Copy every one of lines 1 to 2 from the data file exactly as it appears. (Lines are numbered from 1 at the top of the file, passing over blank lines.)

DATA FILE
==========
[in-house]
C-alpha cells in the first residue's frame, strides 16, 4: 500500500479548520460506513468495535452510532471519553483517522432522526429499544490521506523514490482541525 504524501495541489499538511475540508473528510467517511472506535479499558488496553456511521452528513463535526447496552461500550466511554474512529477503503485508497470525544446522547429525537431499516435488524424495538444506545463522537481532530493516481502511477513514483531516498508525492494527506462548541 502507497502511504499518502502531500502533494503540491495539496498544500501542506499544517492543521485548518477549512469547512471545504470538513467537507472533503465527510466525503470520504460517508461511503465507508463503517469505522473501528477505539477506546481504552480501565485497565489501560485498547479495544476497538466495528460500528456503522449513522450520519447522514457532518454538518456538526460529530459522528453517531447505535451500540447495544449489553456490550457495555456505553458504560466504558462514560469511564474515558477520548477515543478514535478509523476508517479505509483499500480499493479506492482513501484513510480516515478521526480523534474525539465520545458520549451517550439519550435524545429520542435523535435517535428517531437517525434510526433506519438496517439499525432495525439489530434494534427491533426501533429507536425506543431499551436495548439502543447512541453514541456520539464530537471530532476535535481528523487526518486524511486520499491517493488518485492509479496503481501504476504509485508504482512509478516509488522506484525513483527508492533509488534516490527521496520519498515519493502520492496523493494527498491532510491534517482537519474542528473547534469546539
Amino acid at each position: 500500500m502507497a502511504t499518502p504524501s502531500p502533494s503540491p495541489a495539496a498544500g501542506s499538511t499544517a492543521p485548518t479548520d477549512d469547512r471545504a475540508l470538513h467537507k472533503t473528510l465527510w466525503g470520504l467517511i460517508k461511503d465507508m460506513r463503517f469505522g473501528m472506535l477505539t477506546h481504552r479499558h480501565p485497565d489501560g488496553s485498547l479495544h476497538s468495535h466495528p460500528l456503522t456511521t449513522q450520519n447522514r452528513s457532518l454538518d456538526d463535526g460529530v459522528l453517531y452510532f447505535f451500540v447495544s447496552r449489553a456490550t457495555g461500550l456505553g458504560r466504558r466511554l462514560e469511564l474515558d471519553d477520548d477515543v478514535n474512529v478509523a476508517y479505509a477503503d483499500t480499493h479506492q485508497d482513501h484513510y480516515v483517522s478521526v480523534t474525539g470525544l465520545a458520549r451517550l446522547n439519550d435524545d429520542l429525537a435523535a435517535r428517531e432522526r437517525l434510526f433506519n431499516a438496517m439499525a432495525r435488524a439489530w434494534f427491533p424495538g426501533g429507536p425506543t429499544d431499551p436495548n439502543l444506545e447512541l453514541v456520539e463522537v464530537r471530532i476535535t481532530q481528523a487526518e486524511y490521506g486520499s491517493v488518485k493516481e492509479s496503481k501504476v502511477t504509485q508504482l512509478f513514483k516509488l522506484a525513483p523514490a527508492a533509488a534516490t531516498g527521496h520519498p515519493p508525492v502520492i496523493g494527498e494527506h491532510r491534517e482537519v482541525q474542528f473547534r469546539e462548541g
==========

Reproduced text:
[in-house]
C-alpha cells in the first residue's frame, strides 16, 4: 500500500479548520460506513468495535452510532471519553483517522432522526429499544490521506523514490482541525 504524501495541489499538511475540508473528510467517511472506535479499558488496553456511521452528513463535526447496552461500550466511554474512529477503503485508497470525544446522547429525537431499516435488524424495538444506545463522537481532530493516481502511477513514483531516498508525492494527506462548541 502507497502511504499518502502531500502533494503540491495539496498544500501542506499544517492543521485548518477549512469547512471545504470538513467537507472533503465527510466525503470520504460517508461511503465507508463503517469505522473501528477505539477506546481504552480501565485497565489501560485498547479495544476497538466495528460500528456503522449513522450520519447522514457532518454538518456538526460529530459522528453517531447505535451500540447495544449489553456490550457495555456505553458504560466504558462514560469511564474515558477520548477515543478514535478509523476508517479505509483499500480499493479506492482513501484513510480516515478521526480523534474525539465520545458520549451517550439519550435524545429520542435523535435517535428517531437517525434510526433506519438496517439499525432495525439489530434494534427491533426501533429507536425506543431499551436495548439502543447512541453514541456520539464530537471530532476535535481528523487526518486524511486520499491517493488518485492509479496503481501504476504509485508504482512509478516509488522506484525513483527508492533509488534516490527521496520519498515519493502520492496523493494527498491532510491534517482537519474542528473547534469546539